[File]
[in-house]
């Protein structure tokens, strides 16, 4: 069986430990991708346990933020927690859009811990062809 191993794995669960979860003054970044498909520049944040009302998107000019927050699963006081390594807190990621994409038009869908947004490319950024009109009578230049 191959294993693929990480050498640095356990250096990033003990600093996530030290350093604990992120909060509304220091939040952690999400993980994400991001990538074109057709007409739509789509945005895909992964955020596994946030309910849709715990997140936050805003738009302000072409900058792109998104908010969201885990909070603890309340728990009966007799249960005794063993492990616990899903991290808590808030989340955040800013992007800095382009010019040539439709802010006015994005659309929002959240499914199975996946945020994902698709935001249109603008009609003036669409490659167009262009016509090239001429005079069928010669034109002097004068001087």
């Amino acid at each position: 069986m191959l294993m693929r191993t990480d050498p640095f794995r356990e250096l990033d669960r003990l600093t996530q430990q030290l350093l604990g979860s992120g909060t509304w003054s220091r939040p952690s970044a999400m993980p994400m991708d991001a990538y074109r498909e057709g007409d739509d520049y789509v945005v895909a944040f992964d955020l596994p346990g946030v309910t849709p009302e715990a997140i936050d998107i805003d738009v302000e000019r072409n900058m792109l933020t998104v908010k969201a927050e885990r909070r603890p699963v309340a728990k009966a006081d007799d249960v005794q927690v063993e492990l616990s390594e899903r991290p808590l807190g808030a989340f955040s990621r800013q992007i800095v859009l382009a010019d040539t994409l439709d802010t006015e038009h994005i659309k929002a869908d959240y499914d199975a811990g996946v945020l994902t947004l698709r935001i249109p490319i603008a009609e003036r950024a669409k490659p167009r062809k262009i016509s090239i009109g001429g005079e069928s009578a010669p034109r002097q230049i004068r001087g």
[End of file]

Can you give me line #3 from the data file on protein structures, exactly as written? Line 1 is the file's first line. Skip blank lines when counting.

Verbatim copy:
């Amino acid at each position: 069986m191959l294993m693929r191993t990480d050498p640095f794995r356990e250096l990033d669960r003990l600093t996530q430990q030290l350093l604990g979860s992120g909060t509304w003054s220091r939040p952690s970044a999400m993980p994400m991708d991001a990538y074109r498909e057709g007409d739509d520049y789509v945005v895909a944040f992964d955020l596994p346990g946030v309910t849709p009302e715990a997140i936050d998107i805003d738009v302000e000019r072409n900058m792109l933020t998104v908010k969201a927050e885990r909070r603890p699963v309340a728990k009966a006081d007799d249960v005794q927690v063993e492990l616990s390594e899903r991290p808590l807190g808030a989340f955040s990621r800013q992007i800095v859009l382009a010019d040539t994409l439709d802010t006015e038009h994005i659309k929002a869908d959240y499914d199975a811990g996946v945020l994902t947004l698709r935001i249109p490319i603008a009609e003036r950024a669409k490659p167009r062809k262009i016509s090239i009109g001429g005079e069928s009578a010669p034109r002097q230049i004068r001087g």